The full moon occurs every twenty-nine and a half days, so every few years there are thirteen full moons, this extra full moon – the second in one month – is known as a blue moon, hence the phrase once in a blue moon. As the moon’s cycle is over twenty-eight days, every nineteen years we’ll have a February with no full moon, known as a black moon.

I’m rather fascinated by the names of moons, and each month has a name given by the ancients to describe the manner of plants, animals, and weather during that phase.

Traditional Full Moon Names - The Last Krystallos

© Lisa Shambrook

I am equally inspired by the names given to moons that orbit our planets… All my Amaranth dragons are named after moons or myths associated with the moon. It left me with a bit of a problem when I finished rewriting my final novel in the series. A dragon named Sedna had to be renamed, because Sedna in the early 2000’s was thought to be a moon connected to the planet *Pluto, but Pluto’s demotion to a dwarf planet in 2006 meant Sedna then became a dwarf planet too instead of a moon. *Note: Pluto will always be a planet to me…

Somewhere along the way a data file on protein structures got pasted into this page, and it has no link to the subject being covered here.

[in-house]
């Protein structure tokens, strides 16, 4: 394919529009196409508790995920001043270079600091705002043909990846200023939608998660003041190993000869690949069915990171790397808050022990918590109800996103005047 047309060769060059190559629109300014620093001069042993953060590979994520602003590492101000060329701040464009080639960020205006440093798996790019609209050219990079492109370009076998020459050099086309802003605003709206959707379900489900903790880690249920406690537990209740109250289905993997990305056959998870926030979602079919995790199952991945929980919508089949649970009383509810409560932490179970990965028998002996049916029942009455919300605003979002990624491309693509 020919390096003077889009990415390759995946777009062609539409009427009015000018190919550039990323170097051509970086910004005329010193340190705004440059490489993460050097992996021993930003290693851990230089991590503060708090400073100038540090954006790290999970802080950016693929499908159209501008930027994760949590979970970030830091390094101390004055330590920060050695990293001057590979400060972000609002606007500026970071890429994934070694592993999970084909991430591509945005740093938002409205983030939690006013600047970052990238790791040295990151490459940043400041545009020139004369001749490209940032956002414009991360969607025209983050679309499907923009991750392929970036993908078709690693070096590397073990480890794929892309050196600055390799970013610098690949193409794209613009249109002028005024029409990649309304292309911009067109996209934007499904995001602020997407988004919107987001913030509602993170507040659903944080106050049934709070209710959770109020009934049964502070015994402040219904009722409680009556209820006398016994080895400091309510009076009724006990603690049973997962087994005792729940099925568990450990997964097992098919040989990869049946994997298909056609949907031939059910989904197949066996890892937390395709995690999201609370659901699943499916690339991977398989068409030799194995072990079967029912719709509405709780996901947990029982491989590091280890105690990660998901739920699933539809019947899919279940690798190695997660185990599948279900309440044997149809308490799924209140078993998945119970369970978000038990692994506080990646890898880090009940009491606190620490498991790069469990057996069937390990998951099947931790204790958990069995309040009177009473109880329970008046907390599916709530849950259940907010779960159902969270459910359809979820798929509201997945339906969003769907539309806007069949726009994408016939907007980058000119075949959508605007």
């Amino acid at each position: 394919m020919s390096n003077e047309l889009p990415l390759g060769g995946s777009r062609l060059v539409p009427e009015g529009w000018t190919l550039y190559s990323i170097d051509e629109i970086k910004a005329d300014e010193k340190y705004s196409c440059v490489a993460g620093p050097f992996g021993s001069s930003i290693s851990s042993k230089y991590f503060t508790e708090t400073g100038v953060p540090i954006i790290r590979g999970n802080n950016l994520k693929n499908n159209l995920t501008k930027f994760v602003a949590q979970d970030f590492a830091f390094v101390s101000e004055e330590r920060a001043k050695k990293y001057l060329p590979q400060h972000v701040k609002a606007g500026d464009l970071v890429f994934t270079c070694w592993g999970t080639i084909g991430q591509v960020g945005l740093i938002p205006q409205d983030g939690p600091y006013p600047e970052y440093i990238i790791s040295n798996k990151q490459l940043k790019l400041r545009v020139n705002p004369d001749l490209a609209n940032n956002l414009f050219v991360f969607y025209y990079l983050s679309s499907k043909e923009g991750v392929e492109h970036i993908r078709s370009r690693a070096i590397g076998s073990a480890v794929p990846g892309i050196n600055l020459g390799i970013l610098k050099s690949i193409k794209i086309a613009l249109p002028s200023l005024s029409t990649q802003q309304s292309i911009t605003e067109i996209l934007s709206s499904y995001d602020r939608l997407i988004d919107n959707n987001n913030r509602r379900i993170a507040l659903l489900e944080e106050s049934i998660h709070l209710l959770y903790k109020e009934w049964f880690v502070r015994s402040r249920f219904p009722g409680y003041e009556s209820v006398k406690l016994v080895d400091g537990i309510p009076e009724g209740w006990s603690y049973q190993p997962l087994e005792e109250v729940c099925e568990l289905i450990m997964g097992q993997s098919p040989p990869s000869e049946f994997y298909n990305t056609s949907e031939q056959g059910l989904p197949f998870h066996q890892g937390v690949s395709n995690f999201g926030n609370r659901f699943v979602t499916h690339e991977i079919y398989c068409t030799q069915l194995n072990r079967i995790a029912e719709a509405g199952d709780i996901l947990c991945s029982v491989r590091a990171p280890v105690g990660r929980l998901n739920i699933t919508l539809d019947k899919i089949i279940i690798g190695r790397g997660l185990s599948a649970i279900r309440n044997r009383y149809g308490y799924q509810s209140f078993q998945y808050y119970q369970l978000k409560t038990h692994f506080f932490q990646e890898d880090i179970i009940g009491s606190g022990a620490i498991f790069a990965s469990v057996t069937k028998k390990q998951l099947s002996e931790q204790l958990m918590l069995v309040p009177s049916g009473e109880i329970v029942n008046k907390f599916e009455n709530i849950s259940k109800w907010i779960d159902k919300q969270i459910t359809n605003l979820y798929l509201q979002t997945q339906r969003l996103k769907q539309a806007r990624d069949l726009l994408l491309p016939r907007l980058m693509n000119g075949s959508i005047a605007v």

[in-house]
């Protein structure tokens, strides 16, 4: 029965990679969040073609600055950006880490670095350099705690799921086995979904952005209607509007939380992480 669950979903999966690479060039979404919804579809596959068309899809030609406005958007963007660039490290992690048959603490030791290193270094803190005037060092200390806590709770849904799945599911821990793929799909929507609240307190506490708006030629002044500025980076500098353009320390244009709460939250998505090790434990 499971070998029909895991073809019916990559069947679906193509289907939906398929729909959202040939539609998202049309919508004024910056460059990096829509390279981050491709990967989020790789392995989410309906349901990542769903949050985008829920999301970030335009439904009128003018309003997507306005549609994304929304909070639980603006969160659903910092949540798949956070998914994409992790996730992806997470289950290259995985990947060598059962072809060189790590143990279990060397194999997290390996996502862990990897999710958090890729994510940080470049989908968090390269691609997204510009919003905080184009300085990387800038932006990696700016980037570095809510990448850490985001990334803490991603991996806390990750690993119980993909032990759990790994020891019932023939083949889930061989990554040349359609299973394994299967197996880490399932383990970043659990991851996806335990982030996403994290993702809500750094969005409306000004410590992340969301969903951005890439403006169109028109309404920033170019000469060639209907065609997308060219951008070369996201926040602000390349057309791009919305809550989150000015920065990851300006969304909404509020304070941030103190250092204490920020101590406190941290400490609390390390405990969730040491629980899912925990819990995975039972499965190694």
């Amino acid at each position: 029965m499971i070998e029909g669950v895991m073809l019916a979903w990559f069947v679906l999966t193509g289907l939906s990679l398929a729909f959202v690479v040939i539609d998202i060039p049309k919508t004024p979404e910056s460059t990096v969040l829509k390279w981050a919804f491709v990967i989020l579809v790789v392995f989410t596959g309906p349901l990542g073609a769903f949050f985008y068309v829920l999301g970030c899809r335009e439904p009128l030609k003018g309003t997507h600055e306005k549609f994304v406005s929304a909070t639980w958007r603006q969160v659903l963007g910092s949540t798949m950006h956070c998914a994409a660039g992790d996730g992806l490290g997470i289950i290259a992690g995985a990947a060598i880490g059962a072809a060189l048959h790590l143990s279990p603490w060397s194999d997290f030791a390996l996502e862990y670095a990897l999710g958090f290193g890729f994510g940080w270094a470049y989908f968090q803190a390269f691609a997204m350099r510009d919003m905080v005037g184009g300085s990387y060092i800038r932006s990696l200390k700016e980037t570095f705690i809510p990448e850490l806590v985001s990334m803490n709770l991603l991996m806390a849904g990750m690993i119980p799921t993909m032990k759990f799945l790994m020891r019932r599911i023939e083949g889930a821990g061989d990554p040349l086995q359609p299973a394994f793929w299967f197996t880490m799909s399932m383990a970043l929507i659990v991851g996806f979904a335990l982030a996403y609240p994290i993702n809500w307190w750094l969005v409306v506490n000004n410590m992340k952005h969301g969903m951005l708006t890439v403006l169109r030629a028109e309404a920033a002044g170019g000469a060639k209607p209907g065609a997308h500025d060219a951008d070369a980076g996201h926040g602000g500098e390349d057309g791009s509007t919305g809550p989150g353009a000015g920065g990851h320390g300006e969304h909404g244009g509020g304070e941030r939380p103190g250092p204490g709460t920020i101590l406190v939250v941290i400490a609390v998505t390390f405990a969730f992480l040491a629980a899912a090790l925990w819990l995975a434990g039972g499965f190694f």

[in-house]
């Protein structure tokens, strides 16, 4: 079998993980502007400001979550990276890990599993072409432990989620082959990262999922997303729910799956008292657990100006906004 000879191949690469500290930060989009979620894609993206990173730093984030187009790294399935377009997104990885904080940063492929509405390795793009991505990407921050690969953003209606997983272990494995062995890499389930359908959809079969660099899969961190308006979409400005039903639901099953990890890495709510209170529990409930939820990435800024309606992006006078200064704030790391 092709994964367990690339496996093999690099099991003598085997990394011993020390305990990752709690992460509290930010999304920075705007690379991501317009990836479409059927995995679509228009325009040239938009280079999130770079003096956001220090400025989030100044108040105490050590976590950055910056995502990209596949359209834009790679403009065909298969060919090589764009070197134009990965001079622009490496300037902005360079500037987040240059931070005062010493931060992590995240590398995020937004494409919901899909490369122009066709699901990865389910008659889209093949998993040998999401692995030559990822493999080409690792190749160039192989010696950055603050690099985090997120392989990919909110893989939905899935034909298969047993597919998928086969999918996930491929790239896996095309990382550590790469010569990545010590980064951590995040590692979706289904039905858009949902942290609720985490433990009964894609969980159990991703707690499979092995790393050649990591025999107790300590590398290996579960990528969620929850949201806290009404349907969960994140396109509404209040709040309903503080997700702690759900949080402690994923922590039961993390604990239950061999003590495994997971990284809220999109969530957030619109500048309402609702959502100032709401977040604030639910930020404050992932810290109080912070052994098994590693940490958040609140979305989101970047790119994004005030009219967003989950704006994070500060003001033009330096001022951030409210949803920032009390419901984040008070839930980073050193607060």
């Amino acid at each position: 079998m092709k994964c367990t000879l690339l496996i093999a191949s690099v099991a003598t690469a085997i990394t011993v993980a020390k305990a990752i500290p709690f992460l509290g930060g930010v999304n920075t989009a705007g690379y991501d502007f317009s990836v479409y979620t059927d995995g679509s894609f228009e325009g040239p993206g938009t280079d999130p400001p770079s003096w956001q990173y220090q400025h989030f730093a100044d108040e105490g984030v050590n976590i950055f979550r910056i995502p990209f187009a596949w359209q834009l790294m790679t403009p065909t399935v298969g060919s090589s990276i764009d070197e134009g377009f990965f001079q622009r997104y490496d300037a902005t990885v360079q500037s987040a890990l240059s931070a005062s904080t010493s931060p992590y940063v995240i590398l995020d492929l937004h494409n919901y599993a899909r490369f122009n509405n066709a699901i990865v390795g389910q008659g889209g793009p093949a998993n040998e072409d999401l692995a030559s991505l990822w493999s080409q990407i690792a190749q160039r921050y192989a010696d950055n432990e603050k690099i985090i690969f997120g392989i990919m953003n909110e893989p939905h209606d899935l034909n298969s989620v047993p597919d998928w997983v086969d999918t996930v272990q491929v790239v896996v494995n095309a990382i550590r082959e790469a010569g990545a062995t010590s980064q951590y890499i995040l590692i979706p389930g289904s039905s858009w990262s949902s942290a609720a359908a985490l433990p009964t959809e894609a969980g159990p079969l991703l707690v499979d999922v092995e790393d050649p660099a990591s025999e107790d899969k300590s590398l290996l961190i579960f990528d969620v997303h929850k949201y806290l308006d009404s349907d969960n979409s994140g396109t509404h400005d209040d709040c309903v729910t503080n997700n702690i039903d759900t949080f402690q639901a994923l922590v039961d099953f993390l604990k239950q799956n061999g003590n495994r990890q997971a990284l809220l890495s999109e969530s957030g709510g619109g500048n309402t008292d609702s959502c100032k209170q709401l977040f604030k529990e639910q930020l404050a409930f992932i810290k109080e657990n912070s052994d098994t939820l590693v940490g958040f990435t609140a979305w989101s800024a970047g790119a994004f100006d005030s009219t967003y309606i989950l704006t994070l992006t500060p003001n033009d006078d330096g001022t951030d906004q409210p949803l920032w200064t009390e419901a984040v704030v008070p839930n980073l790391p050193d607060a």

Did you know that Mercury and Venus have no moons? Earth has just one: Luna. Mars has two called Deimos and Phobos. Jupiter, on the other hand, has seventy-nine moons; her biggest are named Io, Callisto, Europa, and Ganymede. Ganymede is the largest moon in our solar system, larger than the planet Mercury. Europa also appears to be the best suited to finding an environment which could support life within our solar system beyond our earth. These four moons are spherical, but Jupiter’s other moons are generally rough shaped pieces of rock.

Researching moons and planets - the last krystallos

© Lisa Shambrook

Titan is Saturn’s largest moon, she has sixty-two moons, and Titan even has its own atmosphere. Titan is huge in comparison with Saturn’s other moons, and a theory believes there may have only been two moons but one broke up possibly creating Saturn’s rings and inner moons. Saturn’s moon Mimas is its most cratered and the Herschel crater gives it a Death Star look!

Uranus has twenty-seven moons which are named after Shakespearian characters: Titania, Oberon, Umbriel, Ariel, Miranda…and more. Neptune has fourteen moons and its moon Triton is as big as Pluto.